Hindustan Times via Getty Images

7 Holi Hacks For Your Skin, Eyes And Hair

As spring nudges away the last vestiges of winter, Holi brings colour, unrestrained joy, a promise full of warm days and new beginnings. But once you're done playing, it could also bring itchy skin, rashes, irritated eyes and straw-like hair. Fortunately, there are a few simple tricks that can help you sidestep all these problems associated with toxic colours and enjoy Holi fully.
Philip Ryalls via Getty Images

India's Unsung African Blood

Growing up in India, I never met or heard about Indians with African lineages. Then in 2005 I watched a dance performance by the Sidi Goma, a group of musicians from an African Indian community, and I was astonished and mesmerised. Since then I've discovered that India's African roots are much older than the Siddis, and are not only evident in numerous other communities, but percolate through direct descent in the blood of at least 600 million Indians.

The Unholy Side Of Holi

I'm rather a Holi fan. It's a lovely feeling to play colours (organic, of course!) with your loved ones, to collect in a posh colony's garden, rain dance to the latest beats, wine-dine together and give each other hugs of gulal. However, one metre beyond the walls of our apartment gate, the scene is little less wholesome.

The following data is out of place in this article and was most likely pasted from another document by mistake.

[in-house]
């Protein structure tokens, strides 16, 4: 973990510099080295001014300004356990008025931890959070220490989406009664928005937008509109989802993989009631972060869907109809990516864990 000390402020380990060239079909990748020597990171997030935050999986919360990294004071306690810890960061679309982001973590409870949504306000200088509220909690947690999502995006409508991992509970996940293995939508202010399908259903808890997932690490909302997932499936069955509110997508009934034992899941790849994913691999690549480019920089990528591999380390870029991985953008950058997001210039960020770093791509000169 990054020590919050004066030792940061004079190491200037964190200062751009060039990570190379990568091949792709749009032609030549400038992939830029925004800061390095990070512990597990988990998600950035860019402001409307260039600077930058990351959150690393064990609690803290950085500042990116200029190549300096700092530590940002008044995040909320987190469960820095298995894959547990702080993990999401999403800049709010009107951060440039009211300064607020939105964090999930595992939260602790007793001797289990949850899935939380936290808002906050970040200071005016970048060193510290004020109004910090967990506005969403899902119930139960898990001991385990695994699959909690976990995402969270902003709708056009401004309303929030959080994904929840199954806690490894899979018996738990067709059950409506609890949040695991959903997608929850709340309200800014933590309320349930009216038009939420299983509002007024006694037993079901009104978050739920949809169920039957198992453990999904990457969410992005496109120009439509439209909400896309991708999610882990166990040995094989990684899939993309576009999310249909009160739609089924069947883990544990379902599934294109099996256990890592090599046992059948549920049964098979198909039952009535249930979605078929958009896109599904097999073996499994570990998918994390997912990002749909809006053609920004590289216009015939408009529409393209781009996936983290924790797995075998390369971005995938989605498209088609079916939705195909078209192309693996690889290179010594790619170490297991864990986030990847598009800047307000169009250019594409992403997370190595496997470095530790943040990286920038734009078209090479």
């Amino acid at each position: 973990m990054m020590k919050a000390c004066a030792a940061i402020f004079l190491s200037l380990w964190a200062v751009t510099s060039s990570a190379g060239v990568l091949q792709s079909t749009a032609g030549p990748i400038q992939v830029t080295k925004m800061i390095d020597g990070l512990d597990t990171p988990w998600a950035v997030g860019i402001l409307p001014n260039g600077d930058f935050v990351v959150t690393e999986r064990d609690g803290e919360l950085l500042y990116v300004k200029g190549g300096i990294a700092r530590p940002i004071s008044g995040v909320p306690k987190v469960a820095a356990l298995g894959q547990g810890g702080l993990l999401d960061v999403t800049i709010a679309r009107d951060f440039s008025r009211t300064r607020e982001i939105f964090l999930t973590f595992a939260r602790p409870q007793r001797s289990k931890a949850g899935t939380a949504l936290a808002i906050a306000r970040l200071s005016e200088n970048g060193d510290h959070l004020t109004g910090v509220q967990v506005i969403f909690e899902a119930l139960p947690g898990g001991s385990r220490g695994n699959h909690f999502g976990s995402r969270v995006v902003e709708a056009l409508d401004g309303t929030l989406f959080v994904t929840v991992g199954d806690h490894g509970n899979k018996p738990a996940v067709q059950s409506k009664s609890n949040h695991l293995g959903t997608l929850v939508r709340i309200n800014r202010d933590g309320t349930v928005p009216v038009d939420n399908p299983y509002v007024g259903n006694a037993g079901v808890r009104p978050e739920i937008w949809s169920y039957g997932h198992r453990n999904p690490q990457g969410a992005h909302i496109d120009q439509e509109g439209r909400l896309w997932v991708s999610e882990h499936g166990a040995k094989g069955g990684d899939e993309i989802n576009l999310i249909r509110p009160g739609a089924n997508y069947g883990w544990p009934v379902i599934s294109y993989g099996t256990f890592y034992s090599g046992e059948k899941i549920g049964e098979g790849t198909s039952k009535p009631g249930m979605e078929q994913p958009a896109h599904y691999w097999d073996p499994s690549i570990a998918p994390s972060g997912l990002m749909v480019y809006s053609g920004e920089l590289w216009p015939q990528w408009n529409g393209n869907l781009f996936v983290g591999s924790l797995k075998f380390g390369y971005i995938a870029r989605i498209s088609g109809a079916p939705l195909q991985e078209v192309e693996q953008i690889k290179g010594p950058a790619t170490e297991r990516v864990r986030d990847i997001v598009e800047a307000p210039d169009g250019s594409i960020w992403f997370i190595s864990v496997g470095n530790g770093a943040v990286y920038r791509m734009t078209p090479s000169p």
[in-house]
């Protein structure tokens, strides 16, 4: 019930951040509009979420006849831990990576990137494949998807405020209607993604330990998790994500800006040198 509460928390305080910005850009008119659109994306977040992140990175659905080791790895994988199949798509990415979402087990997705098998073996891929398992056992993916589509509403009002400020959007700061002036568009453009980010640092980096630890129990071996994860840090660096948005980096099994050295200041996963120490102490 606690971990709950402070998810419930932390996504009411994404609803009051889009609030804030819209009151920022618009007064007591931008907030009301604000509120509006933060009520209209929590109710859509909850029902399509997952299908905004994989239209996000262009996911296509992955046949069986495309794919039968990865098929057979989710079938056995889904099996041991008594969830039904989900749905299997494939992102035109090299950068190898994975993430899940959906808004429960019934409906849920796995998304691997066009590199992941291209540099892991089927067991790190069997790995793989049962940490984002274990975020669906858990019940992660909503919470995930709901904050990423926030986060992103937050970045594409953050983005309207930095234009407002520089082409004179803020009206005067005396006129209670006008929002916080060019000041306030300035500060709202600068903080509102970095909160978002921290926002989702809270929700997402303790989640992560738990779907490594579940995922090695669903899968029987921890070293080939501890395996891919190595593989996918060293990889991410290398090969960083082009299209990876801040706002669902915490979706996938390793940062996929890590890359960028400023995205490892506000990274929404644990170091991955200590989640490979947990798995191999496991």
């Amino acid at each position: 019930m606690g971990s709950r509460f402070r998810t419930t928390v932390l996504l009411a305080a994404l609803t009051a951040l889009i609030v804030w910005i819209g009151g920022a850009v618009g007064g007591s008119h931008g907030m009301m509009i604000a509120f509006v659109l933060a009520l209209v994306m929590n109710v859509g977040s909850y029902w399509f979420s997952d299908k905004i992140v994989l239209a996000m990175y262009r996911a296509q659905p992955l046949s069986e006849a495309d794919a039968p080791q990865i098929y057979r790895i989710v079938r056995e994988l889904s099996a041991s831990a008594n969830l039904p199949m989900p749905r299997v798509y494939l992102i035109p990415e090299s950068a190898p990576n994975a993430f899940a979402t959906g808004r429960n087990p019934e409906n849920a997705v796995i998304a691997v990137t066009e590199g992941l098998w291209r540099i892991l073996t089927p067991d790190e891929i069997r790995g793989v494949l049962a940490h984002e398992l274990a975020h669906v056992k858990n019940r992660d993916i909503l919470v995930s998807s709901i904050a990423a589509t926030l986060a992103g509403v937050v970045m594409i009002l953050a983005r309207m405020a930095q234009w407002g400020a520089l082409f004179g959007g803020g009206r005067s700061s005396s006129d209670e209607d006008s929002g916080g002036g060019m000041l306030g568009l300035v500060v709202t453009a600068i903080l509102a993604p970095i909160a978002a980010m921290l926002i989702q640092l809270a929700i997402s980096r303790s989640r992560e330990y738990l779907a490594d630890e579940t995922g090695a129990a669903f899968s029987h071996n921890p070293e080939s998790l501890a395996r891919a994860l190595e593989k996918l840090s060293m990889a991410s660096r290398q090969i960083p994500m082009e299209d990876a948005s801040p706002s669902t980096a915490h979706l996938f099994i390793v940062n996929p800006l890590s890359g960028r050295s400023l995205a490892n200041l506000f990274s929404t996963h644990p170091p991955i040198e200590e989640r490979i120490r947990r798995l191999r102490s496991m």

When Holi Lost Its Colour

Growing up, the one festival that excited me more than any other was the spring festival of colours -- Holi. And this happiness continued in a cycle through my growing up years, adolescence, adulthood and as a parent. All was fine until we moved again to a different city. This time to the southern part of the country.
NARINDER NANU via Getty Images

4 Most Interesting Legends Behind Holi

Ask anyone from India about Holi and the answer will be, "Colours." Other elements of the festival will be mentioned only after colours have been extolled in enthusiastic and orgasmic tones. Of course there is more to Holi. There are legends connected to it that go right into the heart of Kamadev or into the games between Lord Krishna and Radha or the emotionally charged story of Holika and Prahlada. The festival even has links to the ogress Dhundi.